Secure FTP, FTP/SSL, SFTP, FTPS, FTP, SCP
FTP over TLS/SSL
SSH File Transfer Protocol
FTP + SFTP +( FTP/SSL) together
There are several different secure file transfer protocols that are, unfortunately, named in a very confusing way that often makes it difficult to distinguish one from another. The aim of this page is to provide some guidelines to make it easier to determine which is which.
Basically, there are the following file transfer protocols around:
FTP – the plain old FTP protocol that has been around since 1970s. The acronym stands for "File Transfer Protocol". It usually runs over TCP port 21.
SFTP – another, completely different file transfer protocol that has nothing to do with FTP. SFTP runs over an SSH session, usually on TCP port 22. It has been around since late 1990s. The acronym actually stands for "SSH File Transfer Protocol".
SCP – a variant of BSD rcp utility that transfers files over SSH session. The SCP protocol has been mostly superseded by the more comprehensive SFTP protocol and some implementations of the "scp" utility actually use SFTP instead.
Secure communication layers
Additionally, there are the following two secure communication layers:
SSH – a protocol that allows establishing a secure channel between the local and the remote computer. Server as an underlying channel for associated protocols such as secure shell, port forwarding, SFTP or SCP. While it is possible to run the (slightly modified) plain old FTP protocol over SSH, this is not very common, fortunately. File transfer over SSH is nearly always done using SFTP or SCP.
TLS – this is almost generally known primarily by its old name - SSL - and provides a way of securing otherwise unsecure protocols such as HTTP, SMTP, POP3 or FTP. Please note that SSL 3.1 is called TLS 1.0, and therefore TLS 1.0 is a newer version of the protocol than SSL 3.0, despite the lower version number. HTTP over SSL is often called HTTPS, and FTP over SSL is often called FTPS and has two variants, explicit (starts as an unencrypted FTP session and is secured on client request) and implicit (is secured right from the beginning and therefore needs a separate TCP port, usually 990). The implicit mode is deprecated, but still widely used.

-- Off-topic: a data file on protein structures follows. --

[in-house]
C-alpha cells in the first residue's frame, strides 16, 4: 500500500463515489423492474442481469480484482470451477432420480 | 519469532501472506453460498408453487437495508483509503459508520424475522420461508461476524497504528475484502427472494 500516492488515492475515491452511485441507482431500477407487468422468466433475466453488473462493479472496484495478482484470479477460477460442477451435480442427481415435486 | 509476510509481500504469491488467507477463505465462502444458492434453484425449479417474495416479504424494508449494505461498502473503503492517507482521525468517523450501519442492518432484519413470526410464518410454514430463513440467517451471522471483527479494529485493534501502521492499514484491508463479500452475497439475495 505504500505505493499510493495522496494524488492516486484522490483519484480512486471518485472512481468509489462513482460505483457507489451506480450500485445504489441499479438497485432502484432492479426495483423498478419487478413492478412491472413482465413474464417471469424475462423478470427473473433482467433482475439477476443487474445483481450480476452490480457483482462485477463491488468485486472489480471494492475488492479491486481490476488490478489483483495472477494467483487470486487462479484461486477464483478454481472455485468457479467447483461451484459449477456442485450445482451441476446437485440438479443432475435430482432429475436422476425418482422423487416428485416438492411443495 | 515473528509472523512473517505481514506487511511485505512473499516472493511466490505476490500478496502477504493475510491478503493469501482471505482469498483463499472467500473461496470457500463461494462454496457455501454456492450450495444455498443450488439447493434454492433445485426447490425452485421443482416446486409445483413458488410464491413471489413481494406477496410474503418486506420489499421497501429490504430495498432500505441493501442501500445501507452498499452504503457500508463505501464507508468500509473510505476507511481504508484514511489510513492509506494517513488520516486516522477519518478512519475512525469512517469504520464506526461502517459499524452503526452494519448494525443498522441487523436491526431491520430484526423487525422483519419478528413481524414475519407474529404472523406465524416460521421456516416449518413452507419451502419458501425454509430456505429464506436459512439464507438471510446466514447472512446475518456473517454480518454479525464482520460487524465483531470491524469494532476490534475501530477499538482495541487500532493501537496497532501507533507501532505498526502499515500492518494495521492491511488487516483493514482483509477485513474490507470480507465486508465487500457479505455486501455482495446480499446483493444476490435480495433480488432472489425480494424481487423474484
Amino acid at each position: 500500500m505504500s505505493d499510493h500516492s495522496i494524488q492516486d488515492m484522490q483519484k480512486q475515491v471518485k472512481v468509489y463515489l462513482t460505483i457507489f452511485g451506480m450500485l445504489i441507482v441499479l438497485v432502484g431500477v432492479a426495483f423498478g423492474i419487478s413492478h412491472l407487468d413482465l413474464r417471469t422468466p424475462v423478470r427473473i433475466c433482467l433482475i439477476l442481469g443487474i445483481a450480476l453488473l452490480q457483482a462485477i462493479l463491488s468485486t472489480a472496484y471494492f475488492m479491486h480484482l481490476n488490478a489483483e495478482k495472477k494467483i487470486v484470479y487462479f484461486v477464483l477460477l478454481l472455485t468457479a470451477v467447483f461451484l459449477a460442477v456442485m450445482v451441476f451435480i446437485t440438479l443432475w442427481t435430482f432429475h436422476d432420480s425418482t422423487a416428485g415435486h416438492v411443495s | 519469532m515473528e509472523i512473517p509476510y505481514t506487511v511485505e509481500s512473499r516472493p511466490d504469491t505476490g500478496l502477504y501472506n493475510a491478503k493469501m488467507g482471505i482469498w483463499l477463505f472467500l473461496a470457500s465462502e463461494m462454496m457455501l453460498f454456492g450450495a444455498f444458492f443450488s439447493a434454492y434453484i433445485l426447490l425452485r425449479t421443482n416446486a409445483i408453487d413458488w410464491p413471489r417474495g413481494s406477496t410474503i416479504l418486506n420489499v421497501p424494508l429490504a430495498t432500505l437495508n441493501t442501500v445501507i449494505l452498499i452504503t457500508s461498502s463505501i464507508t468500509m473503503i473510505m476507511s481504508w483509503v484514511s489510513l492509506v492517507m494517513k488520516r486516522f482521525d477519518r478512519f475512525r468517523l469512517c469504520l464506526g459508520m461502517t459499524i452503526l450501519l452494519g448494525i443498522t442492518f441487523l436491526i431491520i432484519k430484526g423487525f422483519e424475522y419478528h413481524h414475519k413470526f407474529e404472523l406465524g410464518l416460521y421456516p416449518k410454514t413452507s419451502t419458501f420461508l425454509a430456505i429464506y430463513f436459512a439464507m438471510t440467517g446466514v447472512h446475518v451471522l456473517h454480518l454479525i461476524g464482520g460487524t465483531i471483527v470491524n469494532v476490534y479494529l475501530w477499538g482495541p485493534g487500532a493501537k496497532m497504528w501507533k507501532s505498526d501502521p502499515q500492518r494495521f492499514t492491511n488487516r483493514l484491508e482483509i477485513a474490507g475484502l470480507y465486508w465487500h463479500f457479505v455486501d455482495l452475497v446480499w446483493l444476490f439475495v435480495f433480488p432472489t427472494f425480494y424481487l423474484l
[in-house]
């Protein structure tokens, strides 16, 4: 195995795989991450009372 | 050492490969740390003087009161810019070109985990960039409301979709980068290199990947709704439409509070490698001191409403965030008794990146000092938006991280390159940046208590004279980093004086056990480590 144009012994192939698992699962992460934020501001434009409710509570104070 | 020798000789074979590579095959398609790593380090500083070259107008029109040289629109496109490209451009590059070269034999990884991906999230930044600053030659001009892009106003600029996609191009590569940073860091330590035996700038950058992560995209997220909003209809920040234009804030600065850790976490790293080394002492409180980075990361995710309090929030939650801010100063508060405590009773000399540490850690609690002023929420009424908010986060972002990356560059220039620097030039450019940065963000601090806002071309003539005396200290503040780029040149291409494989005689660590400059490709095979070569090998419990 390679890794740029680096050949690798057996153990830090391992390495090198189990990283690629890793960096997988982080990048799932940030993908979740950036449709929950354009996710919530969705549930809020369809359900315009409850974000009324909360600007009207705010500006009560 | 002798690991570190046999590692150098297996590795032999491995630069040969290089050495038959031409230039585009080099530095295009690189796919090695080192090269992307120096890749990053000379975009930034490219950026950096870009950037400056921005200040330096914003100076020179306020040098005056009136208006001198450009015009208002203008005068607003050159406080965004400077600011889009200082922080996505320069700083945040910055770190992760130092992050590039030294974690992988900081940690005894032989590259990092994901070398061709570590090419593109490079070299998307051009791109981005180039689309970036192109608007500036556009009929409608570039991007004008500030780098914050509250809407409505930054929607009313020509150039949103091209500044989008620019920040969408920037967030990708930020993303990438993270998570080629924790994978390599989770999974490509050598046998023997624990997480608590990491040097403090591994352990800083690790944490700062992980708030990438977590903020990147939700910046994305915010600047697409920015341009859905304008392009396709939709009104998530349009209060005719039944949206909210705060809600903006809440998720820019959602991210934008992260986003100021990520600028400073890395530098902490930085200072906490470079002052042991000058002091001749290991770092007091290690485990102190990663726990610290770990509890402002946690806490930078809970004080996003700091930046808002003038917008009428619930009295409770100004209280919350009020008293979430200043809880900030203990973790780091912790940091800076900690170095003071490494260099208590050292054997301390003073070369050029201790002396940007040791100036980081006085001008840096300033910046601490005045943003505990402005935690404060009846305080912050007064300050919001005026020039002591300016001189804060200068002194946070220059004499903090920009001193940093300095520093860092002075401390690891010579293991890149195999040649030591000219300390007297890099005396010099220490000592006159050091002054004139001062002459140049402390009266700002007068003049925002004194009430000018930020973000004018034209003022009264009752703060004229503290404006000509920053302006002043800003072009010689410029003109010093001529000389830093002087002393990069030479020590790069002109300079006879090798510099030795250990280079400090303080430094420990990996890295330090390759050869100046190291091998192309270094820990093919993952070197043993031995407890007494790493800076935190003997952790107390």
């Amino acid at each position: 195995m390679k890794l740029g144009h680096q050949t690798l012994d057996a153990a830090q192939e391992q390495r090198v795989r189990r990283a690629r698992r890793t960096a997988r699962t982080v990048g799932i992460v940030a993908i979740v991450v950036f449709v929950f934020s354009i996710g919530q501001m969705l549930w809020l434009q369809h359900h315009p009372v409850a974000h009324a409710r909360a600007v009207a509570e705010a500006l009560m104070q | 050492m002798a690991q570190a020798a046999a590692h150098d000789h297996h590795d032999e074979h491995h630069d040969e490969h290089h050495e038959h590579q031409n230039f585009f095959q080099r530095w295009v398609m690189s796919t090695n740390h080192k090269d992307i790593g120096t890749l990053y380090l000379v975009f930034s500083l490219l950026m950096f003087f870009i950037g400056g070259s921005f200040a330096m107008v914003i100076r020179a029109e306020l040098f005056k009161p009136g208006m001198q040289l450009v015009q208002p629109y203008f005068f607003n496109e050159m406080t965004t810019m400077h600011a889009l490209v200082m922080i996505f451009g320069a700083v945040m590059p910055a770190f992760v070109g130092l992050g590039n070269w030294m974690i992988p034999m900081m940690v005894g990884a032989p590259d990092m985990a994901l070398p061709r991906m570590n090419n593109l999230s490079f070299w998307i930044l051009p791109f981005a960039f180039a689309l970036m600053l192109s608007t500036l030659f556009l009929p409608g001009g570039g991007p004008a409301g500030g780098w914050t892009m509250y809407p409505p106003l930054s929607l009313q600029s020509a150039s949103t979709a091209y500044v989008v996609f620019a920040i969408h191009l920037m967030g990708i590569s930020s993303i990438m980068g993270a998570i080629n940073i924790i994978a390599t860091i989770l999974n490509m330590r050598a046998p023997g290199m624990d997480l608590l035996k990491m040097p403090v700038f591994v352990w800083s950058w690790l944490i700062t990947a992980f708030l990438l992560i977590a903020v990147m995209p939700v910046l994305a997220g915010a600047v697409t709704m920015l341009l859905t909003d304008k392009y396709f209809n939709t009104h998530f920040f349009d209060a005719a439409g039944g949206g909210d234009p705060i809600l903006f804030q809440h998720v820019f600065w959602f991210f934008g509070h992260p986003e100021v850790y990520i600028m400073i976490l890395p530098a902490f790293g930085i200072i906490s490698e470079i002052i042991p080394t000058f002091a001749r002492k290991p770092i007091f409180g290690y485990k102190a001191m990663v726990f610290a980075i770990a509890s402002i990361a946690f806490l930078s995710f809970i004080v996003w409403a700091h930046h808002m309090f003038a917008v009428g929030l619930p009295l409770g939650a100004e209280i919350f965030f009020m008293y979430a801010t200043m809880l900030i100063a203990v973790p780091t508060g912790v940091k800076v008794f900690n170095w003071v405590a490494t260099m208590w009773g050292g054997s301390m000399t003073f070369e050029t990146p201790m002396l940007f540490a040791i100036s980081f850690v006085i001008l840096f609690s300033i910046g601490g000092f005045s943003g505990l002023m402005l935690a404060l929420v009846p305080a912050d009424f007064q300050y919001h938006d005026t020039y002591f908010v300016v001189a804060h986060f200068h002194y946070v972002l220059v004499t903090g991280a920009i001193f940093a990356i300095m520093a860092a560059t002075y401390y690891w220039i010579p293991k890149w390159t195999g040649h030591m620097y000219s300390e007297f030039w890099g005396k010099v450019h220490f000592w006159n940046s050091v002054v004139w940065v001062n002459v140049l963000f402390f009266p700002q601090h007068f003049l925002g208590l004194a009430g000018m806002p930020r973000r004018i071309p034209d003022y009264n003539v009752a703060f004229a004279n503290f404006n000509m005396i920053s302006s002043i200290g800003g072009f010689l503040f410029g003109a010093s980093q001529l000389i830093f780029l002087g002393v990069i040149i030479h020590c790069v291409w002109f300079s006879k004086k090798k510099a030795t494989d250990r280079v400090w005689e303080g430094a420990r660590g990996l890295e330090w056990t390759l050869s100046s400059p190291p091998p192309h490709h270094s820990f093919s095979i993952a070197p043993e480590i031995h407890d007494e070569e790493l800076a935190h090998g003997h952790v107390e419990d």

Secure file transfer protocols, or fitting it all together
In an ideal world, the information above should be just enough. Unfortunately, this is not the case. The file transfer protocols are also referred to by other names, and even the names that only refer to a one single protocol are often mistakenly used for the wrong protocol by (understandably) confused authors.
FTP – should be only used for the plain old FTP protocol.
SFTP – should be only used for SFTP, the SSH file transfer protocol. However, people often shorten Secure FTP into SFTP - this is not correct, because the S in SFTP does not stand for Secure, but for SSH.
Secure FTP – this name is the most confusing, because it is used to refer to either of the two different protocols. Whenever this name is used, it is necessary to specify whether the SSH-based or SSL-based file transfer protocol is meant.
SSH FTP, FTP over SSH – fortunately, these names are not used very often. They usually refer to SFTP, the SSH file transfer protocol. Even though it is possible to run the (slightly modified) plain old FTP protocol over SSH, this is not very common.
FTP/SSL, FTP/TLS, FTP over SSL, FTP over TLS, FTPS – should be only used for FTP over TLS/SSL.
SFTP over SSL – although the SFTP protocol can utilize any underlying data stream, in practice SFTP over anything other that SSH is very rare. It is much more likely the term was used by mistake in place of either "SFTP over SSH" or "FTP over SSL".
SCP – should be only used for scp protocol/utility, a variant of BSD rcp. Some applications with SCP in its name now use SFTP by default instead - examples of this practice are WinSCP application and scp2 utility.
TFTP is yet another file transfer protocol different from any of above.